The number of confirmed injuries to US personnel at an Iraqi air base has risen for the fourth time since an attack by Iran on the site.
Pentagon officials have confirmed a new total of 64 cases of traumatic brain injury (TBI), following the Iranian strikes on Al Asad air base on 8 January.
This week, the number of cases has increased twice again - first to 50 and now 64.
Senior officials have defended the growing number of disclosed cases.
Joint Chiefs of Staff chairman, General Mark Milley, explained why original reports may have been so far from the current figure.
"When we're in a firefight... the very first thing you're focusing on is life and limb," he said.
"When we say 'reported casualties' - we're really talking about killed in action (KIA) and serious injuries like loss of limbs.
"TBI manifests itself over time - it's not necessarily instantaneous."
US Defense Secretary Mark Esper has stood by official numbers released by the US at any given time to date.
"At that time, as reported, there were no casualties - over time you learn things," he said, claiming the injury report was always likely to snowball.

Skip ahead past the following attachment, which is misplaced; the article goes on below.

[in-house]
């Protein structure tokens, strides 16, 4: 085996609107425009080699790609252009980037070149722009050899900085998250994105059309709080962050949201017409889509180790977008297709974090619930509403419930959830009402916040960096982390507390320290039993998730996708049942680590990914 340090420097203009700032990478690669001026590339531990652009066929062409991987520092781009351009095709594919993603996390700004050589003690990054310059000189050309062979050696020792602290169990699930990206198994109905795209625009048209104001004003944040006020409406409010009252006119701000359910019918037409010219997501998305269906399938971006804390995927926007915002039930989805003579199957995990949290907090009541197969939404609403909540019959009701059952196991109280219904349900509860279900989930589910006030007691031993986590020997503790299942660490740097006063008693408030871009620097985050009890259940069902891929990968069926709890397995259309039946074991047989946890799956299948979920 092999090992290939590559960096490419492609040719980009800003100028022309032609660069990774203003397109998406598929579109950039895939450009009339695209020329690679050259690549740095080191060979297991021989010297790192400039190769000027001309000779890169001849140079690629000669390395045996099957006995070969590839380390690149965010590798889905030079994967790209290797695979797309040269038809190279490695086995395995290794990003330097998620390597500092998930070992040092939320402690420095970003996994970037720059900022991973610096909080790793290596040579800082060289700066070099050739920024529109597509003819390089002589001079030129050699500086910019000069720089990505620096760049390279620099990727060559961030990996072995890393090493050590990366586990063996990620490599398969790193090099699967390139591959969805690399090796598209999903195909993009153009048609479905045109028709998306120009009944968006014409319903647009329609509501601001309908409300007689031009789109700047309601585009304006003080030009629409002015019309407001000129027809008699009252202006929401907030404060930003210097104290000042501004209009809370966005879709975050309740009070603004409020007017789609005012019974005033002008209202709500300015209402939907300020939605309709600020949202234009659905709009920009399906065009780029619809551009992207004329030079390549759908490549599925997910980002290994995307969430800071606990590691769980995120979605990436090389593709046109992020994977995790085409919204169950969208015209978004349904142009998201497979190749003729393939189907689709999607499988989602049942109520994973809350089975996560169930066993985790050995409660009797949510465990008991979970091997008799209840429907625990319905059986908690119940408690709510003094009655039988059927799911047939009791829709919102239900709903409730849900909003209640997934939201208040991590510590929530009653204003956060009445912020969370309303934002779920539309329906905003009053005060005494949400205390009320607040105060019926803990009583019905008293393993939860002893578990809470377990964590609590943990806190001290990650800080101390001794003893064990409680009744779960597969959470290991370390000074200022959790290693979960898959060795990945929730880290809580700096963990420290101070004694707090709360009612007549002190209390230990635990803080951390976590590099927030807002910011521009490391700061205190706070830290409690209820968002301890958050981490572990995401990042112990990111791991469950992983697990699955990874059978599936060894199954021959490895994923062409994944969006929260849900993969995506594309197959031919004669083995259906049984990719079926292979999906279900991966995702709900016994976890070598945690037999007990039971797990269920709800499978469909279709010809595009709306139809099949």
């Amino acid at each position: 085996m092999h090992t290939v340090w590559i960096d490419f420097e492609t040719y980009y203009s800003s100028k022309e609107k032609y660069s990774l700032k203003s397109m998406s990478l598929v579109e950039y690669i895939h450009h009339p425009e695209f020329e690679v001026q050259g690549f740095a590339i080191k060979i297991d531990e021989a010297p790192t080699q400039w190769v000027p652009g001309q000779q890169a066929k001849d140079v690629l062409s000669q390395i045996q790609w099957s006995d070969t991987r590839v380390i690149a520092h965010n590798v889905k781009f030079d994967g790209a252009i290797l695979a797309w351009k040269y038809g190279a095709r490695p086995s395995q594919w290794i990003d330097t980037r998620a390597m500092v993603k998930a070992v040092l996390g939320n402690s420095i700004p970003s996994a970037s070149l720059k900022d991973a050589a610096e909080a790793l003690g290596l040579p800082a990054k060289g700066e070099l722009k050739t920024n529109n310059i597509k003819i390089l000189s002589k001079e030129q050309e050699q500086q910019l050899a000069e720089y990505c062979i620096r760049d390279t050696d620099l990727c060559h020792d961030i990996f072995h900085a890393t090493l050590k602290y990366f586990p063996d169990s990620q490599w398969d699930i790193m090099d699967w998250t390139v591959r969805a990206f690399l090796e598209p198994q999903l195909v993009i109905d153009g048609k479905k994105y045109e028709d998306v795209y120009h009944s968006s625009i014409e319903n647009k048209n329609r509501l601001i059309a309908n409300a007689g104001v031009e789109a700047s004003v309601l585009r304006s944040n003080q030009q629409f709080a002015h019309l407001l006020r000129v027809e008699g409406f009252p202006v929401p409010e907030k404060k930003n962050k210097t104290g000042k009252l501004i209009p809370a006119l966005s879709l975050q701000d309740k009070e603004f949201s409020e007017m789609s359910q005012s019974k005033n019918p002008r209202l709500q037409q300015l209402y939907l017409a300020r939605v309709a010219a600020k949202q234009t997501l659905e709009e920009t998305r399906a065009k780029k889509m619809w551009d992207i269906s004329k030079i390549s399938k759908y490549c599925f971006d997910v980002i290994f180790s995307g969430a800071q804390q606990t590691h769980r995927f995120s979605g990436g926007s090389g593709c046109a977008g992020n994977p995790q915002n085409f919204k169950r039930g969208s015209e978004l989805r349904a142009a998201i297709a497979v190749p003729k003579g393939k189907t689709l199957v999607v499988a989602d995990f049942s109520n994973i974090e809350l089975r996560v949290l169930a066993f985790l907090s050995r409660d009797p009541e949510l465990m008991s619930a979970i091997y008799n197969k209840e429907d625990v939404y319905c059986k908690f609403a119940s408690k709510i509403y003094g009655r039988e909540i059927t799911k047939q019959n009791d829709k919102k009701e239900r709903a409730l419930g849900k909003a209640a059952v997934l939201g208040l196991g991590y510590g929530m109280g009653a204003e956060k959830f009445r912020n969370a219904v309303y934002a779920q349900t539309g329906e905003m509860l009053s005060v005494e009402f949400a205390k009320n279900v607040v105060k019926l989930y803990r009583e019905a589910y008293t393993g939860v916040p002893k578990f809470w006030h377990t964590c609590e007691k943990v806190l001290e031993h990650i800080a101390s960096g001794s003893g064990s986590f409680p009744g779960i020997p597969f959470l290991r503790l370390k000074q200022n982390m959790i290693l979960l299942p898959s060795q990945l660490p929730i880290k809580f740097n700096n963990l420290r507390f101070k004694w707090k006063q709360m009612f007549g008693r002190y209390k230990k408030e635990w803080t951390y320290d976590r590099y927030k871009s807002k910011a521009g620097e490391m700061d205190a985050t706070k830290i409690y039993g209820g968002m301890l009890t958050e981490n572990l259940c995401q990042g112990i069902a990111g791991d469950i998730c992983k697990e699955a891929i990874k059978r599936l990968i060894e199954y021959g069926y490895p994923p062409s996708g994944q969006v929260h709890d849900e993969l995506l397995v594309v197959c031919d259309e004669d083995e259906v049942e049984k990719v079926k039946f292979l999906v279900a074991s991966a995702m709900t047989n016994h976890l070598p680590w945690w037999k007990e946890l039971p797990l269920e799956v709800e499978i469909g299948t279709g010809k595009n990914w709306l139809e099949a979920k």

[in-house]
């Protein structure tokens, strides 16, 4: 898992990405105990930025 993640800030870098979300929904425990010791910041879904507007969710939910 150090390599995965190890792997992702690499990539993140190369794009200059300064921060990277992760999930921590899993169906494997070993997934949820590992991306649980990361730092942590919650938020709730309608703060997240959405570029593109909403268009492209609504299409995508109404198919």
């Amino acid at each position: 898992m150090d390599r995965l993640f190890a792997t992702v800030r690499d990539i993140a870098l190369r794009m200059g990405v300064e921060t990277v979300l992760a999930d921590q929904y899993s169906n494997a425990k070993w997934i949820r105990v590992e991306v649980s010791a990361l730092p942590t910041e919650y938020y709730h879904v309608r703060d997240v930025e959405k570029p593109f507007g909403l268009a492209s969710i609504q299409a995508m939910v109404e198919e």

A total of 15 missiles were fired at two bases during the 8 January attack in Iraq, with 10 targeting Al Asad, in retaliation for the US assassination of Iranian General Qassem Soleimani.
Despite Mr Trump releasing a statement on 8 January, stating "all is well", Gen Milley said he was unsurprised the blasts have had a follow-on impact on the health of US troops in Iraq.
"There's concussive injuries from as a result of any explosive device that goes off," he said.
Blows to the head and parachute jumping were also listed as potential risks, while Mr Esper warned that TBI can occur in training as well as the battlefield.
Therapy and screening processes are said to have been taken, alongside preventative measures such as helmet design, to prevent brain injuries among the troops.
Mr Esper believes America are world leaders in the development of such measures - but called for further research into the field.
Gen Milley said these "unseen wounds of war" can vary between individuals and can depend on proximity to blasts.
"Sometimes they are lifelong, sometimes they resolve themselves in weeks or months," he said.
The general says that brain damage can result in Post-traumatic stress disorder (PTSD), which affects veterans across the UK and worldwide.
The UK's Ministry of Defence now says none of its personnel were present at the site during the time of the attack, although British troops are thought to have been in Erbil.
Tension between the West and Iran have spiked in the aftermath of General Soleimani's death, including uncertainty over the 2015 nuclear deal - negotiated to prevent the Middle Eastern nation from obtaining a nuclear weapon.
Cover image: Al Asad Air Base defences being strengthened by US soldiers and contractors (Picture: US Army).